11 July 2024

People living in Bangkok, other central provinces, eastern and southern regions of Thailand are advised to expect heavy to very heavy rainfall from November 22nd-24th, as a result of an intensifying low pressure cell.

Thailand’s Meteorological Department reported today (Friday) that a low pressure cell, looming over the coast of Borneo, is moving towards the South China Sea and intensifying as it heads towards the southern tip of the Vietnamese Peninsula and into the Gulf of Thailand.

It predicts that the storm will bring heavy to very heavy downpours to the southern part of Thailand’s central region, including Bangkok.

The Weatherman also warned of possible flash flooding at the bases of mountains and overflows in low-lying areas close to natural waterways during the period.

Rough seas and strong winds are forecast in both the Andaman Sea and the Gulf of Thailand from Monday until Thursday, with waves 2-3 metres high in the Gulf down to Surat Thani and more than 3 metre high waves in the Andaman Sea north of Phuket.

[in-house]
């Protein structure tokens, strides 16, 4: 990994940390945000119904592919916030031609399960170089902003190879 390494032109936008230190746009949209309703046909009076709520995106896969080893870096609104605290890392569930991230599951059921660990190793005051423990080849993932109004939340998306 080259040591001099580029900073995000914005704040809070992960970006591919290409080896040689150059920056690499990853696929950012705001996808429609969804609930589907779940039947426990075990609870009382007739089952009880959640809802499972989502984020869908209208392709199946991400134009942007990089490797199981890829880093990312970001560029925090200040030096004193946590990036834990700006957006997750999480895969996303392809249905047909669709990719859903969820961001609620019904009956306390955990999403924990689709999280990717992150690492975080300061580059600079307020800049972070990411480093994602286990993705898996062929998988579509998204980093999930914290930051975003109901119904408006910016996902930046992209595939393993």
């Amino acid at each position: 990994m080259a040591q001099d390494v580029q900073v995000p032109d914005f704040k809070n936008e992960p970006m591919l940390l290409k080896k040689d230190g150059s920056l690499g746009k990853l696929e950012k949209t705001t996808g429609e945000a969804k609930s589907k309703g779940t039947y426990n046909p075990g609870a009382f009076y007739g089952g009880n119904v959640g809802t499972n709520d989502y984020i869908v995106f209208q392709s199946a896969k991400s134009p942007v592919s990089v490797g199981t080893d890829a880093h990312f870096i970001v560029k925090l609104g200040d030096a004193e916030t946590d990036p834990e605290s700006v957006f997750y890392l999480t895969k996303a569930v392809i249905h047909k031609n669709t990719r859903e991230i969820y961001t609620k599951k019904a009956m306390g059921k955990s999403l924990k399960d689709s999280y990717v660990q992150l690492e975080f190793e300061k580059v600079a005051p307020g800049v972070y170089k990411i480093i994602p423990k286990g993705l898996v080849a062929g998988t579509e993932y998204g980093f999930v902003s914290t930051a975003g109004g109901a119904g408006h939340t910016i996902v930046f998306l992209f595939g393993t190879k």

Meanwhile, in Phuket, torrential rain struck Krathu district yesterday and, in less than an hour, the famous Patong sub-district was flooded. Runoffs from the mountains submerging roads in front of Patong Hospital, the police station, the municipal office and many communities in the Patong area.  The flood water receded by about 3pm.

Patong’s Mayor Chalermsak Maneesri said he will discuss long-term solutions to the flooding in Patong area with relevant agencies, noting that the area was hit by flooding several times over the past two months.

Nonetheless, tourists continue to stream into Phuket, with Oman Air becoming the latest airline to operate four direct flights per week, from Muscat, the Omani capital, to Phuket. The maiden flight arrived in Phuket yesterday carrying 160 passengers.

According Tourism Authority of Thailand local staff, Oman’s population of about five million is a high potential market for tourism to Thailand, with many Omanis travelling to Phuket for wellness services and recreation before the COVID-19 pandemic.